my teaching philosophy
In my years of experience as a Choir Director, I’ve observed that students are motivated and actively engaged in those things they find most interesting on a personal level. With that in mind, if I can relate music to my students’ everyday lives and personal interests, they tend to more easily accept the concepts I’m presenting, regardless of age or experience.
Students of both genders and all age groups participate in either voice lessons, piano lessons, or both. A student's ability level usually falls somewhere within the following categories and my studio easily accomodates the needs of each group no matter where they fall on the continuum.
Beginner: Has no prior knowledge of musical terms or techniques and usually has never experienced the act of playing a piano.
Intermediate: Has a basic understanding of musical terms, understands keyboard layout, fingering, may know how to play mildly complex songs.
Advanced: Possesses an in-depth understanding of musical terms, key signatures, fingering positions and has the ability to sight read. Has achieved chord and scale mastery.
Beginner: Has had no prior performance experience. Little to no comprehension of breath support, and limited to no understanding of the vocal mechanism.
Intermediate: Limited performance experience, possesses comprehension of breath support and a basic understanding of the vocal mechanism.
Advanced: Possesses considerable performance experience, understands their strengths and weaknesses, demonstrates vocal chord control and breath support.
the music/math connection
In the academic community, it is widely understood that students involved in music are more likely to excel in other academic studies, especially math. There is a direct correlation between musical notation (a written system that graphically represents organized sound) and written mathematical computation.
“There’s nothing remarkable about it. All one has to do is hit the right keys at the right time and the instrument plays itself.”
- Johann Sebastian Bach
The following is a simple example of this music/math connection and I recognize that some of the terminology I am using may be unfamiliar to the aspiring musician. For now, let’s accept these ideals as truthful and explore the meaning and significance of the terms during our lesson time. The point of the example is that a basic unit of measure in music is represented by quarters (1/4) in math:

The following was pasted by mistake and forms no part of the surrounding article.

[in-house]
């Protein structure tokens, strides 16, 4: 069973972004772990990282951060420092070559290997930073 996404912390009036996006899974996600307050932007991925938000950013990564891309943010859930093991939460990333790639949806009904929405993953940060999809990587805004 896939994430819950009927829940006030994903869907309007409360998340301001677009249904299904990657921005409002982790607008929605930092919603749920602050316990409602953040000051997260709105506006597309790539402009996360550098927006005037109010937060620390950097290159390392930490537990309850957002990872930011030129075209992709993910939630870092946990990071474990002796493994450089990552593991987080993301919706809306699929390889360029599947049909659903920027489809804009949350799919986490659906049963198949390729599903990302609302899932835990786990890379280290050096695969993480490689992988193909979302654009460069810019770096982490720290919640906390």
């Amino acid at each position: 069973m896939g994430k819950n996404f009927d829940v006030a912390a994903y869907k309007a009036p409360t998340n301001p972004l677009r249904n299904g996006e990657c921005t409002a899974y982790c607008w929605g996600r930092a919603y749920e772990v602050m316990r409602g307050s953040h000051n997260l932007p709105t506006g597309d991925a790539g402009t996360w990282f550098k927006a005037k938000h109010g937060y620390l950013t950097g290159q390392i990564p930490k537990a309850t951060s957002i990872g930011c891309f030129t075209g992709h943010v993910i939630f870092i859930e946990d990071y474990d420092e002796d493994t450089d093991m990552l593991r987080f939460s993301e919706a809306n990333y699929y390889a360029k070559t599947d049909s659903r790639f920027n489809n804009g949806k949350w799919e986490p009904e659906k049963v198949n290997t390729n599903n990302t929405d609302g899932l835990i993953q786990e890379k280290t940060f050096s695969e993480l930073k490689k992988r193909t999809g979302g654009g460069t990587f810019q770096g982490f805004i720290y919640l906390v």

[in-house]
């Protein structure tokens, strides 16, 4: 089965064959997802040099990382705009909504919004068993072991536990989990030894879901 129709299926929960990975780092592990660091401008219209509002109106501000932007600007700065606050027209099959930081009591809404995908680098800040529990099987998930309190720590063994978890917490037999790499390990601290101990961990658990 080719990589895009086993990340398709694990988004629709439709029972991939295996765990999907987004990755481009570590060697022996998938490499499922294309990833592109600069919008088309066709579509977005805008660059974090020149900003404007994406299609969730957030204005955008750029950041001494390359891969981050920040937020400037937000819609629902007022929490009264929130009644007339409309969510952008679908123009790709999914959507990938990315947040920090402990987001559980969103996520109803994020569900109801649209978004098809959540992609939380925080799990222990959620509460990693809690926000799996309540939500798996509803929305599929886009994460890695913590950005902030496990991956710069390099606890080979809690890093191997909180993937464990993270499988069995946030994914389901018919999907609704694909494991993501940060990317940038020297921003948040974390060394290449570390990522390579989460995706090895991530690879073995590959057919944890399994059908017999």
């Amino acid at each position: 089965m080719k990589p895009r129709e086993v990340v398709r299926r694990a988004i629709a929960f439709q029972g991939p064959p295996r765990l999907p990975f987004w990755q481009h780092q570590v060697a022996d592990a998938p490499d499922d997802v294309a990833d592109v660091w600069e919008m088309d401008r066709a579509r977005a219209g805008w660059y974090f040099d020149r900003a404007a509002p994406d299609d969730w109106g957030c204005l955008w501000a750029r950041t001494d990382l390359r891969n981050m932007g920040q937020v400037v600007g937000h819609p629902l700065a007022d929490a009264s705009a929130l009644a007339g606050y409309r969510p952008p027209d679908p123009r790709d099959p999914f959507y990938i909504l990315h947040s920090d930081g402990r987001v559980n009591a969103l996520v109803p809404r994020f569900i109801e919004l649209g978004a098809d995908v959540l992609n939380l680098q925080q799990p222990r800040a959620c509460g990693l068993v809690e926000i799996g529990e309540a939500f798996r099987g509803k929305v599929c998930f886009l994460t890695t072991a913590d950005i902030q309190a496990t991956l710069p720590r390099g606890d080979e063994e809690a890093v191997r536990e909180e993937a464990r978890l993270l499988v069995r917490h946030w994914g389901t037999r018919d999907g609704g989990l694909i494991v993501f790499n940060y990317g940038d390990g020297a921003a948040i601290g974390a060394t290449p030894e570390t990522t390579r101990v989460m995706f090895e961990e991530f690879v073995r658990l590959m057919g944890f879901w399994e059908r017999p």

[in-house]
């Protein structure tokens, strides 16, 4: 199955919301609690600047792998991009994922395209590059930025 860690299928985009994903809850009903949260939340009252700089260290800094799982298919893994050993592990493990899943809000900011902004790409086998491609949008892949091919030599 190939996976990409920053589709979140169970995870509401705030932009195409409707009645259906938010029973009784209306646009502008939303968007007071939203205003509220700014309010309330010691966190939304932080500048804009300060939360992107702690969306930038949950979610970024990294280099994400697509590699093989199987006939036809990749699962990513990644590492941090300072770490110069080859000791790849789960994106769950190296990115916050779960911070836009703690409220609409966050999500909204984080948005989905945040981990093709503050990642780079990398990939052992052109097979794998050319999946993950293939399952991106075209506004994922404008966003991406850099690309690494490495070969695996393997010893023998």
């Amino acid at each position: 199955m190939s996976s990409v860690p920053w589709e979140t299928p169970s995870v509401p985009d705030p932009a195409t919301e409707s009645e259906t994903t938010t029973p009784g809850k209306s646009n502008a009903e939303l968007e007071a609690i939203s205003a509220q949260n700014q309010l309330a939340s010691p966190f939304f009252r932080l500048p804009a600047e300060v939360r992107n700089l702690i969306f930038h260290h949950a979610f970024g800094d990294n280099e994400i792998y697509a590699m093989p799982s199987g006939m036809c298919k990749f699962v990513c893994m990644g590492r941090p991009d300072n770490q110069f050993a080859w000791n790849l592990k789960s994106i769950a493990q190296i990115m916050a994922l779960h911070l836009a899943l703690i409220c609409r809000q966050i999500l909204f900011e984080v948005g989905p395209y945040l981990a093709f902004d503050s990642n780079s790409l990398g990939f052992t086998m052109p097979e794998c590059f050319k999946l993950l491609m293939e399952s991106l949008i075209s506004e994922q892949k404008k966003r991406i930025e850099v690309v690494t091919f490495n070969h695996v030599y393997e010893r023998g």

In 4/4 time, a quarter note in music receives one beat. The quarter note makes up 1-quarter of the measure.
half and whole notes
In 4/4 time a half note receives two beats (two twenty-five cent pieces or one fifty cent piece). The half note “takes up” half of one measure (fifty cents of one dollar is used). A whole note receives four beats (one dollar). The whole note “consumes” the entire measure (the entire dollar is used in musical notation).
Time and again I have found students responding very well to these comparisons and the above serves as a foundational truth for the pianist and/or vocal musician.
For piano lessons we will start with the basic foundational information and work toward more complicated techniques. The student’s individual progress will be used as a measurement of progressive speed rather than any implied schedule within written teaching aids.
It is quite probable that multiple, less complicated concepts are absorbed during a one week period and higher-order techniques may require many weeks of practice and adjustment before mastery is achieved.
Vocal instruction is a very personal experience. When playing an instrument, there is of course, talent and skill involved. However, when you carry your instrument within your body, performance becomes very personal. Constructive criticism is the tool that we use to learn new vocal techniques. We also use a modeling technique where I will model a particular sound and the student will parrot the sound back.
In vocal instruction, we most often start with breath support and control; learning to use breathing to produce the best possible sound. We also use ear-training techniques that help the singer match pitches. In my opinion, the best way to self-critique and advance in vocal instruction is by recording a voice lesson and playing it back during your personal study time. We use a series of warm-ups to perfect techniques and stretch our vocal cords as you would stretch any muscle before activity. The goal in vocal instruction is two-fold: the singer will learn how to produce the best possible sound that is natural (not a sound that is mimicking a famous artist, etc.), and the singer will use techniques that are proper and healthy, so that they do not damage their instrument.
All of this is to say that anyone, in spite of age or ability, can play the piano or learn to sing. Their motives can be for pleasure or for education. Regardless of your reasoning I believe that you will find your niche in my studio.